Rachael Wandrey published a new study in the Journal of Bisexuality. Wandrey, R.L., Mosack, K.E., & Moore, E. (2015). Coming out to family and friends as bisexually-identified young adult women: A discussion of homophobia, biphobia, and heteronormativity. Journal of Bisexuality, 15 (2), 204-229.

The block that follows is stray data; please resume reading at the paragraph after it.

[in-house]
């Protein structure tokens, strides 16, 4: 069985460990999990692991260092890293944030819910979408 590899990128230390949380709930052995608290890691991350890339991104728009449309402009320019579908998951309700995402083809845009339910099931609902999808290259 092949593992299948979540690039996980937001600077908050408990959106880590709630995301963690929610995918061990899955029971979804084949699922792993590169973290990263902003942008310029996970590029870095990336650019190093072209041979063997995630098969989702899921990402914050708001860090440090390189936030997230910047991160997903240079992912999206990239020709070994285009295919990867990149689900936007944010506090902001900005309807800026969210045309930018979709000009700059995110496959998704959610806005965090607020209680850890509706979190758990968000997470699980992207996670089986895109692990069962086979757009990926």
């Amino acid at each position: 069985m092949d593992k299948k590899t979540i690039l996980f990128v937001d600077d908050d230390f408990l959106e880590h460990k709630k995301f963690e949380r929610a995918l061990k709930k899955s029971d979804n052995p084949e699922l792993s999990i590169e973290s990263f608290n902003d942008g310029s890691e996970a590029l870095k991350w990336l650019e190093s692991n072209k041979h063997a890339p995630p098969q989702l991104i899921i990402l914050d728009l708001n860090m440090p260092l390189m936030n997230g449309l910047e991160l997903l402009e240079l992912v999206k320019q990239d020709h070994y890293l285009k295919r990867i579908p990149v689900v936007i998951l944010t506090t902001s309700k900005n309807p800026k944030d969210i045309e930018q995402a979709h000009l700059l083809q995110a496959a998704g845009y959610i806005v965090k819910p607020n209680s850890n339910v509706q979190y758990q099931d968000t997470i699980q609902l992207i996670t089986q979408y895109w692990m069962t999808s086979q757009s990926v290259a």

Although coming out is considered a crucial part of minority sexual identity development, research concerning bisexual women’s coming out experiences is limited. Nevertheless, bisexual women encounter unique stigma and challenges that warrant specific attention. Seventeen young adult women participated in individual, open-ended qualitative interviews about their bisexual identity development. Our inductive thematic analysis of participants’ coming out experiences and perspectives revealed important themes related to the unique aspects of coming out as young bisexual women. Themes included 1) the presence of both homophobia and biphobia, 2) the use of alternate identity terms to combat biphobia, 3) the preference to approach coming out in a casual manner, 4) the ability to pass as heterosexual or lesbian when it fits the situation, and 5) the resolute rejection of the disclosure imperative, among others. We discuss these findings in the context of gender, homophobia, biphobia, and heteronormativity.